On August 2, the United States Attorney’s Office for the Northern District of Georgia announced that it had reached a $130,000 settlement with North Georgia Healthcare Center, Inc. (“NGHC”) to resolve allegations that it had violated the False Claims Act by causing the submission of medically unnecessary claims for various opioids to both the federal government and the state.  Specifically, the complaint alleges that Dr. Gary Smith, a former NGHC physician, improperly prescribed opioids without appropriate medical review and judgment of medical necessity.  The government alleged that Dr. Smith failed to meet with, evaluate, or review the charts of most of the patients for whom he prescribed opioids, instead allowing physicians assistants to see the patients.  The government alleges that Dr. Smith merely signed a stack of prescriptions each week.  The government further alleged that Dr. Smith only came into the office one afternoon every week.  Dr. Smith also entered a settlement agreement with the government.  He agreed to a voluntary 10-year exclusion from participation in all federal healthcare programs, meaning that neither he nor his future employers may obtain reimbursement for care provided to any patients insured under a government healthcare program, such as Medicare, Medicaid and Tricare. The government further alleged that, when made aware of the physician’s conduct, the CEO of NGHC failed to remedy the problems.  

In its announcement, the government noted that the investigation into NGHC was the result of a qui tam suit filed by a relator.  The government relies heavily on relators to reveal potential fraud to the government.  Fraud, by its nature, is concealed from the prying eyes of regulators and government investigators.  Relators are crucial in pealing back the shades and revealing fraud.  The government provides relators with a portion of any recovery against individuals and entities  about whom the relator has reported.  There are also protections in place to prevent retaliation and ensure that employees are not hampered in bringing fraud to the attention of the government.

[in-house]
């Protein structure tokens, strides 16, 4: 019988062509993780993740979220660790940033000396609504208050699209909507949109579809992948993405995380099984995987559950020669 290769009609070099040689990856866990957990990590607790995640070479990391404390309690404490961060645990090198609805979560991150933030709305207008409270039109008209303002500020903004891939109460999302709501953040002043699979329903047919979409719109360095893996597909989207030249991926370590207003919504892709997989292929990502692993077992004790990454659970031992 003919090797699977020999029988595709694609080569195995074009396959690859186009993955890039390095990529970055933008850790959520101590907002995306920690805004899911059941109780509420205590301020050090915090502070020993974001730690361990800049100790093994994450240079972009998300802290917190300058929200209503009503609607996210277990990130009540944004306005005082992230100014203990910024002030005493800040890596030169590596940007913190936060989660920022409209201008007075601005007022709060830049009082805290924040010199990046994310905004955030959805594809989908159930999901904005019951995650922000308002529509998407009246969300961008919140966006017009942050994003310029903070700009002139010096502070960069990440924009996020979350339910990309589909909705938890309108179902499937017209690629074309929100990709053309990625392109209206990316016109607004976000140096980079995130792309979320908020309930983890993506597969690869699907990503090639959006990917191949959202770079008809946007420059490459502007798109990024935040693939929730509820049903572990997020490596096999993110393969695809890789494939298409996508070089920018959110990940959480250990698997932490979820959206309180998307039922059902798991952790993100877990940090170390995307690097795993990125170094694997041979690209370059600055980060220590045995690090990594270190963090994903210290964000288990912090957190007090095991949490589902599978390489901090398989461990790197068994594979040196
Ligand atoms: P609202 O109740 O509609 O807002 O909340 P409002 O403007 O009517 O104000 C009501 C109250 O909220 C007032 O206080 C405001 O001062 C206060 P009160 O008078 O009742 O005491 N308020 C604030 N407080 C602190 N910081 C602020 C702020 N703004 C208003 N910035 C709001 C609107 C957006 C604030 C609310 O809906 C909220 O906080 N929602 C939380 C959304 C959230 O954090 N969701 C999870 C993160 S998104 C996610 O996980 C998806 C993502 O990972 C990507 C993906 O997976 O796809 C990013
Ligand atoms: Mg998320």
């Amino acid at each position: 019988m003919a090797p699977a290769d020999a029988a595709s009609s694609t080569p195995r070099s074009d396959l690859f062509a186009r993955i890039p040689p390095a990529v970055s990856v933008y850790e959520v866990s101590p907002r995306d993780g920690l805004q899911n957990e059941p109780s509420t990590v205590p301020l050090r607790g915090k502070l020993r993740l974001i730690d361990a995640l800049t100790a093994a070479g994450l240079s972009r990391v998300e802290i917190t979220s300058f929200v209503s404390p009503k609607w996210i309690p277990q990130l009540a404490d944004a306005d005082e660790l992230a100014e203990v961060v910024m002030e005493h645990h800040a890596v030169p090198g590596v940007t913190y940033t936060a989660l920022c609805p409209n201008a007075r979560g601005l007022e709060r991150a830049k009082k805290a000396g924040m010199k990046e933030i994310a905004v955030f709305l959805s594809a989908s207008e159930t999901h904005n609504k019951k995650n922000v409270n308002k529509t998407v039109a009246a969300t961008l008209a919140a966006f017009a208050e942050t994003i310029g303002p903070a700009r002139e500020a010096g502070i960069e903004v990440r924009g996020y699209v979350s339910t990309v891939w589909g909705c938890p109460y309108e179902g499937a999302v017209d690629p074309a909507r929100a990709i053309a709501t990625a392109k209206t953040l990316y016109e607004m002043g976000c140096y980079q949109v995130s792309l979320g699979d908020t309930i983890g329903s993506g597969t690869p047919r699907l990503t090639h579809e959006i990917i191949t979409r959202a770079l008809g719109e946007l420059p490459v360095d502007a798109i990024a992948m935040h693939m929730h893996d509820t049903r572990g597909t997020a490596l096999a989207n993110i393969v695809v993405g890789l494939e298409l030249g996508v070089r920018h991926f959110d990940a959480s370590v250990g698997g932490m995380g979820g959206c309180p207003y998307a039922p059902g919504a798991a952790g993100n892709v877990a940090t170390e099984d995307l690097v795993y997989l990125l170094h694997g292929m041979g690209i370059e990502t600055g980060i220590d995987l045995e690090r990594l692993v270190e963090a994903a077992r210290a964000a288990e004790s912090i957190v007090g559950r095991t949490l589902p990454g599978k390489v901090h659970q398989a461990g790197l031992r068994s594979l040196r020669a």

This investigation and the resulting settlement demonstrate the continued commitment of the government to combat the ongoing opioid crisis.  Both political parties have signaled that combatting the unnecessary and over-prescription of opioids is crucial to ending the crisis throughout the country.  In recent comments, Deputy Assistant Attorney General for the Department of Justice’s (“DOJ”) Civil Division Michael Granston indicated that fraud impacting the opioid crisis would be a focus of the DOJ going forward.  For that reason, it is expected that similar investigations and settlements involving physicians and medical groups related to prescriptions for opioids will become more and more common.

The attorneys at Chilivis Grubman represent clients of all types and sizes in connection with False Claims Act investigations and qui tam litigation.  If you need assistance with such a matter, please contact us today.